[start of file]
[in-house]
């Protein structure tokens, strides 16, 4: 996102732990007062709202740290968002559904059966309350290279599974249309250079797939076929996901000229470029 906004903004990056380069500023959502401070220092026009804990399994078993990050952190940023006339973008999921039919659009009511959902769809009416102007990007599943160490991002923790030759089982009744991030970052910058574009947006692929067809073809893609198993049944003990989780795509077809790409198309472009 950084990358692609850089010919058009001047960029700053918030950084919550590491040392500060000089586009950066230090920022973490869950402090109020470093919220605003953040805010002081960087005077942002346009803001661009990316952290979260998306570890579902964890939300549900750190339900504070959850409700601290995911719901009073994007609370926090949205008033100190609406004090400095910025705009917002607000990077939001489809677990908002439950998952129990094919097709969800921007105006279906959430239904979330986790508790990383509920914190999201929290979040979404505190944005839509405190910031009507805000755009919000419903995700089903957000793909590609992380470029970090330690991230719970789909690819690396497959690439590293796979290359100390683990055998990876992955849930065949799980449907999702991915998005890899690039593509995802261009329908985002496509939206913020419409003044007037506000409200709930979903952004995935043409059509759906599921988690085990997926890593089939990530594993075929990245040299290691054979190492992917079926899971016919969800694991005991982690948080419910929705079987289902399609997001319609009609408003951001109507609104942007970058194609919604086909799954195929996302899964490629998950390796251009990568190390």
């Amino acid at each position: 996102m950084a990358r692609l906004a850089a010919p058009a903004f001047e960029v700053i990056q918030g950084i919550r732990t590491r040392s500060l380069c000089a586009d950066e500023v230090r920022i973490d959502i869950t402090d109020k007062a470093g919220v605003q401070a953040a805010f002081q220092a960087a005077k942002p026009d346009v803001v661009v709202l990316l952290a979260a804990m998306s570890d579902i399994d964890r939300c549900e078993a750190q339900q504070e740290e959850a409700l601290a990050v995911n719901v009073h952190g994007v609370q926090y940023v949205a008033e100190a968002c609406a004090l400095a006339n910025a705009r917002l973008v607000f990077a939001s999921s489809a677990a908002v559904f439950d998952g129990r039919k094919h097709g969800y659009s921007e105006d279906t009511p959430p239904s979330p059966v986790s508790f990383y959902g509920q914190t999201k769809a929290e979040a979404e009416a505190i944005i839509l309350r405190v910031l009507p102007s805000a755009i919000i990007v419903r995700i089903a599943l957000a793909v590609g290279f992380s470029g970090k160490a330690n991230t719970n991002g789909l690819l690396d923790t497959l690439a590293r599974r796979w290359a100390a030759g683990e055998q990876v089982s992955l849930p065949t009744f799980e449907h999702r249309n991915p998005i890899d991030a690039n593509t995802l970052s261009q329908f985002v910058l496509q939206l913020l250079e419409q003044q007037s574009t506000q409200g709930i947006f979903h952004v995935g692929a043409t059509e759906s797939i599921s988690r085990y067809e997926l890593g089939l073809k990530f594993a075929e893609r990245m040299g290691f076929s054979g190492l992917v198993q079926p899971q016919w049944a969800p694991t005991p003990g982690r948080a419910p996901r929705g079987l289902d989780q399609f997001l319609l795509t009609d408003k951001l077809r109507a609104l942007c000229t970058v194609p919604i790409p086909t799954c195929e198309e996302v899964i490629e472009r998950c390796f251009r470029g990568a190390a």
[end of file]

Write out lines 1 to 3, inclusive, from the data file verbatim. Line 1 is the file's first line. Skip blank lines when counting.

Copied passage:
[in-house]
């Protein structure tokens, strides 16, 4: 996102732990007062709202740290968002559904059966309350290279599974249309250079797939076929996901000229470029 906004903004990056380069500023959502401070220092026009804990399994078993990050952190940023006339973008999921039919659009009511959902769809009416102007990007599943160490991002923790030759089982009744991030970052910058574009947006692929067809073809893609198993049944003990989780795509077809790409198309472009 950084990358692609850089010919058009001047960029700053918030950084919550590491040392500060000089586009950066230090920022973490869950402090109020470093919220605003953040805010002081960087005077942002346009803001661009990316952290979260998306570890579902964890939300549900750190339900504070959850409700601290995911719901009073994007609370926090949205008033100190609406004090400095910025705009917002607000990077939001489809677990908002439950998952129990094919097709969800921007105006279906959430239904979330986790508790990383509920914190999201929290979040979404505190944005839509405190910031009507805000755009919000419903995700089903957000793909590609992380470029970090330690991230719970789909690819690396497959690439590293796979290359100390683990055998990876992955849930065949799980449907999702991915998005890899690039593509995802261009329908985002496509939206913020419409003044007037506000409200709930979903952004995935043409059509759906599921988690085990997926890593089939990530594993075929990245040299290691054979190492992917079926899971016919969800694991005991982690948080419910929705079987289902399609997001319609009609408003951001109507609104942007970058194609919604086909799954195929996302899964490629998950390796251009990568190390």
């Amino acid at each position: 996102m950084a990358r692609l906004a850089a010919p058009a903004f001047e960029v700053i990056q918030g950084i919550r732990t590491r040392s500060l380069c000089a586009d950066e500023v230090r920022i973490d959502i869950t402090d109020k007062a470093g919220v605003q401070a953040a805010f002081q220092a960087a005077k942002p026009d346009v803001v661009v709202l990316l952290a979260a804990m998306s570890d579902i399994d964890r939300c549900e078993a750190q339900q504070e740290e959850a409700l601290a990050v995911n719901v009073h952190g994007v609370q926090y940023v949205a008033e100190a968002c609406a004090l400095a006339n910025a705009r917002l973008v607000f990077a939001s999921s489809a677990a908002v559904f439950d998952g129990r039919k094919h097709g969800y659009s921007e105006d279906t009511p959430p239904s979330p059966v986790s508790f990383y959902g509920q914190t999201k769809a929290e979040a979404e009416a505190i944005i839509l309350r405190v910031l009507p102007s805000a755009i919000i990007v419903r995700i089903a599943l957000a793909v590609g290279f992380s470029g970090k160490a330690n991230t719970n991002g789909l690819l690396d923790t497959l690439a590293r599974r796979w290359a100390a030759g683990e055998q990876v089982s992955l849930p065949t009744f799980e449907h999702r249309n991915p998005i890899d991030a690039n593509t995802l970052s261009q329908f985002v910058l496509q939206l913020l250079e419409q003044q007037s574009t506000q409200g709930i947006f979903h952004v995935g692929a043409t059509e759906s797939i599921s988690r085990y067809e997926l890593g089939l073809k990530f594993a075929e893609r990245m040299g290691f076929s054979g190492l992917v198993q079926p899971q016919w049944a969800p694991t005991p003990g982690r948080a419910p996901r929705g079987l289902d989780q399609f997001l319609l795509t009609d408003k951001l077809r109507a609104l942007c000229t970058v194609p919604i790409p086909t799954c195929e198309e996302v899964i490629e472009r998950c390796f251009r470029g990568a190390a």